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PPACA: Sebelius Ponders CLASS Fix

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U.S. Health and Human Services Secretary Kathleen Sebelius says regulators are coming up with ideas for keeping the new federal worksite long term care (LTC) program stable.

Sebelius, a former Kansas insurance commissioner and former president of the National Association of Insurance Commissioners, Kansas City, Mo., talked about the Community Living Assistance Services and Supports (CLASS) component of the Patient Protection and Affordable Care Act (PPACA) today at a briefing organized by the Washington office of the Henry J. Kaiser Family Foundation.

The CLASS Act program can help provide security and dignity for Americans with Kathleen Sebelius - CLASS Actsevere health problems and disabilities, Sebelius said, according to a written version of her remarks provided by the U.S. Department of Health and Human Services (HHS).

“That said, President Obama and I have also recognized that the CLASS statute wasn’t perfect,” Sebelius said. “Many of the changes proposed to the Senate health reform bill that would have improved the CLASS program’s financial stability were not included in the final legislation.”

But Sebelius said she believes the PPACA provisions that created the CLASS program give HHS officials the flexibility and authority to put the program on firm footing for years to come.


The CLASS Act is supposed to create a voluntary worksite LTC benefits program. Insurance groups and actuaries at the Centers for Medicare & Medicaid Services have criticized the program and argued that it will be actuarially unsound.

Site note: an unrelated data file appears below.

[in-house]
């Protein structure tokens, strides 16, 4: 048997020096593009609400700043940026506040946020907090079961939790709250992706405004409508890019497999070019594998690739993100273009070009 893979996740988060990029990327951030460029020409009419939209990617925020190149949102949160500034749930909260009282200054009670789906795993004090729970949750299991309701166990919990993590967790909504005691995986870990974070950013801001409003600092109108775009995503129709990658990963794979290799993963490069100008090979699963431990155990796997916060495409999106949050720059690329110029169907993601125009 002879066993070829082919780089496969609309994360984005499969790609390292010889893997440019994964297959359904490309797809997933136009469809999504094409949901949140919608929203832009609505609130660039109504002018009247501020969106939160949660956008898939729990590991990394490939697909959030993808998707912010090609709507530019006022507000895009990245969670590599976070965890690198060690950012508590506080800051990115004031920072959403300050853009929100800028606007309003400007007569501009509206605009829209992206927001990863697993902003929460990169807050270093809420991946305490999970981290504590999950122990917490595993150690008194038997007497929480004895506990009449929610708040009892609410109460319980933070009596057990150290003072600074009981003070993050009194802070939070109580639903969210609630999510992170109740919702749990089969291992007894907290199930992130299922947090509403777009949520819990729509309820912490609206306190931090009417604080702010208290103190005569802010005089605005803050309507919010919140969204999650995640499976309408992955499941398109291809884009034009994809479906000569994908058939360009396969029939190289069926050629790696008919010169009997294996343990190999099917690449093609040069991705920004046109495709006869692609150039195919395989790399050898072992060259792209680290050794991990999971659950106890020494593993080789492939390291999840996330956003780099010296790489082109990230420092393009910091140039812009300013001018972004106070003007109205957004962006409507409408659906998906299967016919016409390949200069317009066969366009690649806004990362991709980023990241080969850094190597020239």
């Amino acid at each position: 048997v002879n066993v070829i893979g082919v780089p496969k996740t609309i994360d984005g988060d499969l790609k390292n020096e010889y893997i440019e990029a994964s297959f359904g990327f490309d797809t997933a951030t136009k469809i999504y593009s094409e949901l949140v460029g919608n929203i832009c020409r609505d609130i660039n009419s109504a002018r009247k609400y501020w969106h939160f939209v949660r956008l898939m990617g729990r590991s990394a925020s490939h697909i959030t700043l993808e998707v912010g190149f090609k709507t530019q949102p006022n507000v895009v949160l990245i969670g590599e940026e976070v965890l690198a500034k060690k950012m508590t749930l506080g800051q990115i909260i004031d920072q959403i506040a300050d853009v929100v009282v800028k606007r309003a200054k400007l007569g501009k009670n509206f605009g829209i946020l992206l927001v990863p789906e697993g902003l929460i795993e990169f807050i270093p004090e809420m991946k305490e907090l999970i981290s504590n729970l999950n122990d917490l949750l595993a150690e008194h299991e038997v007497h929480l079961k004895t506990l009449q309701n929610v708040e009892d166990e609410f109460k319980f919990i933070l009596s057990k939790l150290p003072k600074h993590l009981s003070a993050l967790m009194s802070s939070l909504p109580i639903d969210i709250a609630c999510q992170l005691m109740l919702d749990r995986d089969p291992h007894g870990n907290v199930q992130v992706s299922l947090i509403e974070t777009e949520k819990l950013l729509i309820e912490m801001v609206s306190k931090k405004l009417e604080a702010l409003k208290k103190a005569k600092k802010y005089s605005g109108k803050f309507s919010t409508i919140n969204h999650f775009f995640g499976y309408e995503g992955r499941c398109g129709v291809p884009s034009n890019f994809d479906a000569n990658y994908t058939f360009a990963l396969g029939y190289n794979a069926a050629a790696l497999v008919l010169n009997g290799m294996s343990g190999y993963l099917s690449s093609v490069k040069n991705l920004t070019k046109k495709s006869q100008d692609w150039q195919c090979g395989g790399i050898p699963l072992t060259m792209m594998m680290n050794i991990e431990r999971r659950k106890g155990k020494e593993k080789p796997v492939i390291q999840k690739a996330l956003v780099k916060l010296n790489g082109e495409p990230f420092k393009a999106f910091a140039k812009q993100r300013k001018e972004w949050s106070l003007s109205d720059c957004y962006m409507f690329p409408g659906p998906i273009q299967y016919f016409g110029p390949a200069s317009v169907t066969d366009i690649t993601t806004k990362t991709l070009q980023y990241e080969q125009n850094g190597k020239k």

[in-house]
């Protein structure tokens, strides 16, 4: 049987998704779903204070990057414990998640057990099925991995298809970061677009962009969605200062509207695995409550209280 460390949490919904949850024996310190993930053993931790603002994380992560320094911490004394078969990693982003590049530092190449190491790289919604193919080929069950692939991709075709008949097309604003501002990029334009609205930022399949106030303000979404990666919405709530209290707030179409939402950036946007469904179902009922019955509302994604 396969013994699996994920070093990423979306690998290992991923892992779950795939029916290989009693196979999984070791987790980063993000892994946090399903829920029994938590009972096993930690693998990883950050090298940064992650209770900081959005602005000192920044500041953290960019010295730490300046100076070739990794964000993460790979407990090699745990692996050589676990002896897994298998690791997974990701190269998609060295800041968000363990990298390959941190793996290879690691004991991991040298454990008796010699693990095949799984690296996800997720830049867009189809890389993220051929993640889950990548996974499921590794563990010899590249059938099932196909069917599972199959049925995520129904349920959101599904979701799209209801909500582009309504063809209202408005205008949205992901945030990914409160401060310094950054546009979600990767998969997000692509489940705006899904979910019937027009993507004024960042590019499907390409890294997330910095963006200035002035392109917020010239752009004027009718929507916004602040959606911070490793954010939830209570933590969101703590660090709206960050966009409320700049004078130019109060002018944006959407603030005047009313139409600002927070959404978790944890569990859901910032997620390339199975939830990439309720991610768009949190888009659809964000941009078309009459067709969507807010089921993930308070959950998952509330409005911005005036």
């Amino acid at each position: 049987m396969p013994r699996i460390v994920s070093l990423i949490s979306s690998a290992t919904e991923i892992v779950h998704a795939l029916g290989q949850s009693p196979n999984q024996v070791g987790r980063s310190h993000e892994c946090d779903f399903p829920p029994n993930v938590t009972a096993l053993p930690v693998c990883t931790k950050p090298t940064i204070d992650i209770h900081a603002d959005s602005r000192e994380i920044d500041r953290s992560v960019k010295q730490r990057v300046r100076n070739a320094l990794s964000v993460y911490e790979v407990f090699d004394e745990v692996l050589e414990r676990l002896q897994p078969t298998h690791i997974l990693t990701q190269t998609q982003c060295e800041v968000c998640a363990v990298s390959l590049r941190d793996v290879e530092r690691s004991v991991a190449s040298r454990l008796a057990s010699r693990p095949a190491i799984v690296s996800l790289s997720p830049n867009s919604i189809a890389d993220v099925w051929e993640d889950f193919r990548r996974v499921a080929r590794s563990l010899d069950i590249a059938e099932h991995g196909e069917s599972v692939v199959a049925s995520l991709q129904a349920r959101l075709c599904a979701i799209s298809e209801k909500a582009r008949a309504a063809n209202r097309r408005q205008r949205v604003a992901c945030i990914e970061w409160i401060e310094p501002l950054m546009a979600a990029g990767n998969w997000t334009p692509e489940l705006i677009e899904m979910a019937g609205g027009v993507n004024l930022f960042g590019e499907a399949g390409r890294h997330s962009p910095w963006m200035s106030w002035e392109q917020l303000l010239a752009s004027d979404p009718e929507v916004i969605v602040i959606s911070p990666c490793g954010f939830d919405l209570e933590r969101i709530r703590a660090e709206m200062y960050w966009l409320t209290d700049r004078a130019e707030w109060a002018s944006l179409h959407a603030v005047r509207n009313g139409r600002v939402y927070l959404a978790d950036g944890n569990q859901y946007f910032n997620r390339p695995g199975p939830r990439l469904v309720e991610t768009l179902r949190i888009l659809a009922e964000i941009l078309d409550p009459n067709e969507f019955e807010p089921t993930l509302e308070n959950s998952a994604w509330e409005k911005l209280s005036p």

Budget analysts say the CLASS Act would reduce the cost of implementing the Affordable Care Act up until 2014 but then would add $76 billion to the deficit from 2015 to 2020.

The leaders of a presidential deficit commission argued in December 2010 that the CLASS Act program must be reformed or repealed..


Sebelius acknowledged that the deficit commission had criticized the program but said some of the challenges could be addressed to by taking steps to avoid antiselection.

CLASS program managers cannot engage in the kind of underwriting

found in private insurance, but program managers can spread risk as broadly as possible by making sure the program is attractive to workers and easy for employers to administer, Sebelius said.

Program managers can make the program more appealing to employers by calculating workers’ premiums, so employers don’t have to, Sebelius said.

“Another option would be to change the employment and earnings requirements for the program,” Sebelius said. “The CLASS program was designed to protect the workers of today against future needs. That’s why it included a requirement that people earn a certain amount of money in order to participate. But if that standard is set too low, we may have too many enrollees who will quickly claim benefits thereby threatening CLASS’s financial viability. That’s not the intent of this program, so we will look closely to make sure we’ve picked the right cut-off.”

HHS officials also are looking for ways to keep workers from skipping premium payments and then re-enrolling in the program without paying any penalty, Sebelius said.

Sebelius also talked about program premiums.

Instead of setting the initial premiums very high, making it difficult to attract a broad base of enrollees, or setting initial premiums too low to support the promised benefits, program designers are “looking at options for indexing premiums so they would rise along with benefits,” Sebelius said.

“And because we know that many Americans have had their confidence shaken by large premium hikes over the last few years, especially in the long-term care insurance market, this indexing system would have to be completely transparent,” Sebelius said. “That way, people could plan ahead without being surprised by sudden large rate increases.”